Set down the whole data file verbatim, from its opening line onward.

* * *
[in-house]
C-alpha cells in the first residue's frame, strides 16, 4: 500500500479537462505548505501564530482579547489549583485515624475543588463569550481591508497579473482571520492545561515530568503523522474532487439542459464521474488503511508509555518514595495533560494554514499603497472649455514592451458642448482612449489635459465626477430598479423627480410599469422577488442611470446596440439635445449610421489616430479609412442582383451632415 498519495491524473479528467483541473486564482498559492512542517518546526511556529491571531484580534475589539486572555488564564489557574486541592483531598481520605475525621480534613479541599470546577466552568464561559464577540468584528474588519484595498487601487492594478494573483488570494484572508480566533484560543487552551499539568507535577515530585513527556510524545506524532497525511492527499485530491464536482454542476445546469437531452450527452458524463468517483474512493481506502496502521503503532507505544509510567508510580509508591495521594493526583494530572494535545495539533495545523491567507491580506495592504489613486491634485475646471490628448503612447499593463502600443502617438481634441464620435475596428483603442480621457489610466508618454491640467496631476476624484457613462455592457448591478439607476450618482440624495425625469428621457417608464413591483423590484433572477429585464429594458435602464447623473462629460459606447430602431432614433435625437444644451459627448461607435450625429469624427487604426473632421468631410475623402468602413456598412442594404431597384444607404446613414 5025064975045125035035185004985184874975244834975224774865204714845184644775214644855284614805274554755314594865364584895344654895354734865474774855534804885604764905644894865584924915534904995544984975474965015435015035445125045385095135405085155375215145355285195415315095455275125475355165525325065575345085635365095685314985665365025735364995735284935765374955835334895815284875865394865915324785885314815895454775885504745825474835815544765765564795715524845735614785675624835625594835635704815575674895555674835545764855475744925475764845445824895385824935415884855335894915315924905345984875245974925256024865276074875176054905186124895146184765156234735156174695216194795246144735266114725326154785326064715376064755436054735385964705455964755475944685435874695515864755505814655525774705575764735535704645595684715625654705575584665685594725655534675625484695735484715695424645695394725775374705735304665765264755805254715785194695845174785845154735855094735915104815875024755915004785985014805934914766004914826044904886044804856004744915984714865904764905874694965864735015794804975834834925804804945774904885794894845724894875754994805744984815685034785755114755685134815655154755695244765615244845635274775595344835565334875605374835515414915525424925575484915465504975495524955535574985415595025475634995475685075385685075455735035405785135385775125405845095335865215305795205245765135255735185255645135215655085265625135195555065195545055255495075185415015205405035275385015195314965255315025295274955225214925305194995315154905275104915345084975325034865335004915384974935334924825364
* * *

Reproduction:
[in-house]
C-alpha cells in the first residue's frame, strides 16, 4: 500500500479537462505548505501564530482579547489549583485515624475543588463569550481591508497579473482571520492545561515530568503523522474532487439542459464521474488503511508509555518514595495533560494554514499603497472649455514592451458642448482612449489635459465626477430598479423627480410599469422577488442611470446596440439635445449610421489616430479609412442582383451632415 498519495491524473479528467483541473486564482498559492512542517518546526511556529491571531484580534475589539486572555488564564489557574486541592483531598481520605475525621480534613479541599470546577466552568464561559464577540468584528474588519484595498487601487492594478494573483488570494484572508480566533484560543487552551499539568507535577515530585513527556510524545506524532497525511492527499485530491464536482454542476445546469437531452450527452458524463468517483474512493481506502496502521503503532507505544509510567508510580509508591495521594493526583494530572494535545495539533495545523491567507491580506495592504489613486491634485475646471490628448503612447499593463502600443502617438481634441464620435475596428483603442480621457489610466508618454491640467496631476476624484457613462455592457448591478439607476450618482440624495425625469428621457417608464413591483423590484433572477429585464429594458435602464447623473462629460459606447430602431432614433435625437444644451459627448461607435450625429469624427487604426473632421468631410475623402468602413456598412442594404431597384444607404446613414 5025064975045125035035185004985184874975244834975224774865204714845184644775214644855284614805274554755314594865364584895344654895354734865474774855534804885604764905644894865584924915534904995544984975474965015435015035445125045385095135405085155375215145355285195415315095455275125475355165525325065575345085635365095685314985665365025735364995735284935765374955835334895815284875865394865915324785885314815895454775885504745825474835815544765765564795715524845735614785675624835625594835635704815575674895555674835545764855475744925475764845445824895385824935415884855335894915315924905345984875245974925256024865276074875176054905186124895146184765156234735156174695216194795246144735266114725326154785326064715376064755436054735385964705455964755475944685435874695515864755505814655525774705575764735535704645595684715625654705575584665685594725655534675625484695735484715695424645695394725775374705735304665765264755805254715785194695845174785845154735855094735915104815875024755915004785985014805934914766004914826044904886044804856004744915984714865904764905874694965864735015794804975834834925804804945774904885794894845724894875754994805744984815685034785755114755685134815655154755695244765615244845635274775595344835565334875605374835515414915525424925575484915465504975495524955535574985415595025475634995475685075385685075455735035405785135385775125405845095335865215305795205245765135255735185255645135215655085265625135195555065195545055255495075185415015205405035275385015195314965255315025295274955225214925305194995315154905275104915345084975325034865335004915384974935334924825364